Audio files reveal the dramatic moment air traffic controllers warned pilots of a near-fatal plane crash traveling at 185 km/h.
Federal Transit Authority officials went into action on Friday night to prevent a departing Delta plane carrying 145 passengers from colliding into the side of an American Airlines flight bound for the UK.
The Delta flight was preparing for takeoff when it was forced to hit the brakes and stop just 1,000 feet from a possible fatal collision.
It appears the unnamed American Airlines pilot got lost and appeared right in front of the accelerating Delta plane.
But the whole time, the Delta pilot appeared calm and collected, even calmly telling air traffic control he just had to go back to the gate and “make a few calls.”
An American Airlines plane was seen crossing the path of a Delta plane as it was about to take off. Air traffic control called ‘s***!’ when they noticed the possible collision
Federal Transit Authority records describe the moments immediately before and after the possible crash at John F. Kennedy International Airport in New York City around 8:45 p.m. Friday.
It begins with the American Airlines pilot saying the flight is ready to taxi onto a runway that an air traffic controller tells them to take runway 4 to the left and “stop just short of Kilo.”
The pilot repeated the message just before another air traffic controller instructed her to continue the route and “cross runway 31 on the left at Kilo”.
She replies that she is “crossing 31 on the left at Kilo” but is approaching the wrong lane and going straight instead of turning left.
A moment later, air traffic control cleared the Delta flight bound for the Dominican Republic to take off.
The pilot acknowledges the message with the words: ‘Cleared for takeoff, runway 4 left, Delta 1943.’
But as it sped down the runway at 115 mph, an air traffic controller noticed that the Delta flight was about to meet the American Airlines flight.
‘Saw! Damn it, a controller was heard saying.
At this point, another air traffic controller comes on the radio and urges, “America 106 Heavy, America 106 Heavy, Heavy Hold Position…American 106 Heavy Hold Position.”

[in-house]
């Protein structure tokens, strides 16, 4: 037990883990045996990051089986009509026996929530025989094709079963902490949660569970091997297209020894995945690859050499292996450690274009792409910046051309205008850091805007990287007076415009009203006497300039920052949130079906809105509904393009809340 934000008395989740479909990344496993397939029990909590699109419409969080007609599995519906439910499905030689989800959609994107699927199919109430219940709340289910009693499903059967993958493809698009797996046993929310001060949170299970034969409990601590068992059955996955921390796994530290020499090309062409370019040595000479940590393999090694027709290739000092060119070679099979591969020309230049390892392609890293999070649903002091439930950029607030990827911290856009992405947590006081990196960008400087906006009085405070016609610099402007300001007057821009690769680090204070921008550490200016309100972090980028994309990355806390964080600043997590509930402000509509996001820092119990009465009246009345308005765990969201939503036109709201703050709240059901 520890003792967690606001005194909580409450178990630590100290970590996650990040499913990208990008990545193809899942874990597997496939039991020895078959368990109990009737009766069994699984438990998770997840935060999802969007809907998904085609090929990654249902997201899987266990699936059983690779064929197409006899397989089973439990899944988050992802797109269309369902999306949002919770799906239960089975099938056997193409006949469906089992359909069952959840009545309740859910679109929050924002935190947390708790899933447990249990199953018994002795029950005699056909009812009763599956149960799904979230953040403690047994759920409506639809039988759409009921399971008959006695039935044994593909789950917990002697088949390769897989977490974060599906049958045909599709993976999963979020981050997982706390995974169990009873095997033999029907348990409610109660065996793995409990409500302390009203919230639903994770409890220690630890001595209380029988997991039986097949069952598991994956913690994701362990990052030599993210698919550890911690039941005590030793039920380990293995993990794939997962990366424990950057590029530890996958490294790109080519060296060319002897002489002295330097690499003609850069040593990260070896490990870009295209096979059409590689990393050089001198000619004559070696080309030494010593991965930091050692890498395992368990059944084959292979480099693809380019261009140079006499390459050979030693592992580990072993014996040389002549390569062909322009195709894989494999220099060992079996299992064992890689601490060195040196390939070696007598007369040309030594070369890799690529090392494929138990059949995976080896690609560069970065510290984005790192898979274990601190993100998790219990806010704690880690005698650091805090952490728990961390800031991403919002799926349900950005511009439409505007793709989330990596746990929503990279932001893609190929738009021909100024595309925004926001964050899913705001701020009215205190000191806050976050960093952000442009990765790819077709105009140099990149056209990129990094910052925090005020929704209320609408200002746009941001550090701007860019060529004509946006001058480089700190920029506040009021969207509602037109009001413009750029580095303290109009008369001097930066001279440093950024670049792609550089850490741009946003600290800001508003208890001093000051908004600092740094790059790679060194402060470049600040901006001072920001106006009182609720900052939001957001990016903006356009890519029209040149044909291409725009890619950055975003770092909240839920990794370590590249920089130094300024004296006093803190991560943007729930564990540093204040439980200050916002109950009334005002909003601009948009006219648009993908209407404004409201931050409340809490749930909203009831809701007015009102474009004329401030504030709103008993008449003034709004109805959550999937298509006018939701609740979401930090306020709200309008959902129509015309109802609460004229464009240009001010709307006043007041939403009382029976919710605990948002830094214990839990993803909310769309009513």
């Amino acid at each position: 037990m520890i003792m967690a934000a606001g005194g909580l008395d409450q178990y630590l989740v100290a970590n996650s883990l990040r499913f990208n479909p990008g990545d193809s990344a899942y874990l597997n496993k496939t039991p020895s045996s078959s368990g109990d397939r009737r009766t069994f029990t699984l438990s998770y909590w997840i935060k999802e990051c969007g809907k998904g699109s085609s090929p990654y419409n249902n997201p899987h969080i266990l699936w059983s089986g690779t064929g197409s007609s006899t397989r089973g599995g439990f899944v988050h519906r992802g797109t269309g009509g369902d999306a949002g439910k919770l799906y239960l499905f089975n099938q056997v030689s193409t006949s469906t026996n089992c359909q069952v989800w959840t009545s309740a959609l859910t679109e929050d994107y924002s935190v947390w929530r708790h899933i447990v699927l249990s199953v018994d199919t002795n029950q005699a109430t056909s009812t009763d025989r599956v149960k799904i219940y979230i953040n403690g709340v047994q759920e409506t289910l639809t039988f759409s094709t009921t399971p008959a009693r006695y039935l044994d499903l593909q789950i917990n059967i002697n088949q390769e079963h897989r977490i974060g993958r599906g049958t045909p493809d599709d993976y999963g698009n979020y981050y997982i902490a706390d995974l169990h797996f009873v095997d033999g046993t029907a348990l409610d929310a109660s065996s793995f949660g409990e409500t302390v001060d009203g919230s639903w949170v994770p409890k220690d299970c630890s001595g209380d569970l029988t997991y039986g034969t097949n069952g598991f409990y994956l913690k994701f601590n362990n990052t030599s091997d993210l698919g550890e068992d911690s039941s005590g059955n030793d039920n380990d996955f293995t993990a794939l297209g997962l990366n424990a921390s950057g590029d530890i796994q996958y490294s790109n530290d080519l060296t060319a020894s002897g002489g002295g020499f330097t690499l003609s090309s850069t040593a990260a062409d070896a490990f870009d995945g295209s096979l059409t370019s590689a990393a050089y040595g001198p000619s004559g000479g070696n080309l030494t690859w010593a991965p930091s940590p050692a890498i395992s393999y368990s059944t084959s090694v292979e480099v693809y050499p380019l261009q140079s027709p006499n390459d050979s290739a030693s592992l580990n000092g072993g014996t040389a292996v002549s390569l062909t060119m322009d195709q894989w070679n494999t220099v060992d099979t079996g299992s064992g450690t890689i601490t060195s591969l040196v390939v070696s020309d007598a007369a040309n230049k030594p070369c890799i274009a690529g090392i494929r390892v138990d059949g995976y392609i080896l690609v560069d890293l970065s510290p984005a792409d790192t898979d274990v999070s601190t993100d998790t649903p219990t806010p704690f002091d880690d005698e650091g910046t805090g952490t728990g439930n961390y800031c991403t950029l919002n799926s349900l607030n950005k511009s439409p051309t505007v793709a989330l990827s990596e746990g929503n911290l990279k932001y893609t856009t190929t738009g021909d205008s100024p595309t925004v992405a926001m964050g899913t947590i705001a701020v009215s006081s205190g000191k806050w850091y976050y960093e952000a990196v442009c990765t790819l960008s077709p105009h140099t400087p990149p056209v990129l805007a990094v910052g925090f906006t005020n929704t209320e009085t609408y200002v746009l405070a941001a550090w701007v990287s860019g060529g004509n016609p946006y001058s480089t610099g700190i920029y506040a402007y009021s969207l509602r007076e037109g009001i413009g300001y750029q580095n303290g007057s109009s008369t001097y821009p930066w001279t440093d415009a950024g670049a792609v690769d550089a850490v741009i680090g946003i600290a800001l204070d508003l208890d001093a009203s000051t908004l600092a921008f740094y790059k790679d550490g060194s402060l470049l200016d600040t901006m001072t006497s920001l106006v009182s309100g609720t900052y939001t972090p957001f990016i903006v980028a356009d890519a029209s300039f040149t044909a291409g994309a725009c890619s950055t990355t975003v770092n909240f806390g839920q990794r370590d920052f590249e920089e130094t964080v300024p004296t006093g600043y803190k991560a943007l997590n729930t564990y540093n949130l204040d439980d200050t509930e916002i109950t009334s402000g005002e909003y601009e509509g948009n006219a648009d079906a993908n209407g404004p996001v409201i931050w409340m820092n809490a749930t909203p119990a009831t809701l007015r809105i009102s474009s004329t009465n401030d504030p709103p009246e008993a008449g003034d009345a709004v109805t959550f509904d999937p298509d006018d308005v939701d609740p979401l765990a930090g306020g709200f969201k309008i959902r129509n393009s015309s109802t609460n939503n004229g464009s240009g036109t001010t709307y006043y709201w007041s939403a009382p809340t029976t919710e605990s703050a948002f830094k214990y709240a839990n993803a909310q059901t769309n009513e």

A third air traffic controller meanwhile informs the Delta pilot: “Delta 1943 cancels takeoff clearance! Delta 1943 cancels takeoff clearance.’
The pilot replies that he “declines” when an air traffic controller asks about his intentions.
“Yes, we have to go somewhere, do some checklists and probably make some phone calls for Delta 1943,” the pilot says calmly.
An air traffic controller says the plane could “roll right onto Bravo and stop just short of Hotel Bravo” – which the pilot repeated again.
But another air traffic controller ten asks: ‘Delta 1943, did you make the switch?’
“Yes sir, we have,” replies the pilot.
“Okay, I assume it’s you [going to] Do you want to move, don’t you?’
“Uh, well, um, we’ve got some phone calls to make here and I’m guessing we’re flying back to a gate,” says the pilot, apparently shrugging as he noticed the near miss.
The air traffic controller agrees with his assessment and says: “Okay, I thought so too.”
He then turned his attention back to the American Airlines rogue flight, saying there was a “possible pilot deviation” and “I have a number for you.
The pilot replies that she is willing to write down the phone number, while what appears to be a co-pilot asks, “The last clearance we received was cleared for us to cross, is that correct?”
The controller replies, “I suppose we’ll listen to the tapes, but you should depart 4L. They’re stopping just short of runway 31L.’
The Delta flight finally took off the next morning for Santa Domingo Airport in the Dominican Republic, while the American Airlines flight arrived at London Heathrow on time on Saturday morning (file images).
The Federal Aviation Administration and the National Transportation Safety Board both said they would be investigating the incident.
A Delta spokesman said in a statement it would “work with aviation authorities to assist in a full review of Flight 1943 on Jan. 13 for a successful aborted takeoff at New York-JFK.”
“We apologize to our customers for the inconvenience and the delay in their travels.”
American Airlines declined to comment on the incident and said it would refer any questions to the FAA.
Former US Department of Transportation General Mary Schiavo told CNN that the incident falls into the “most serious category of runway incursions” (Category A) and that such incidents are increasing.
John Cox, a retired pilot and professor of flight safety at the University of Southern California, told NBC News, “The Delta crew did exactly what they were supposed to do.”
He added that he thought the air traffic controller “made a good call to deny takeoff.”
And Cox said the rejected takeoff safety maneuver, in which pilots stop the plane and halt takeoff, was one they were “very, very familiar with.”
“Pilots practice rejected starts almost every time they get to the simulator,” he said.
“They’re going to go back and listen to every transmission between the American jet and air traffic control to see who got what wrong,” Cox said.
https://www.dailymail.co.uk/news/article-11641749/Listen-moment-FTA-warns-pilots-near-fatal-plane-crash.html?ns_mchannel=rss&ns_campaign=1490&ito=1490 Hear the moment the FTA warns pilots of a near-fatal plane crash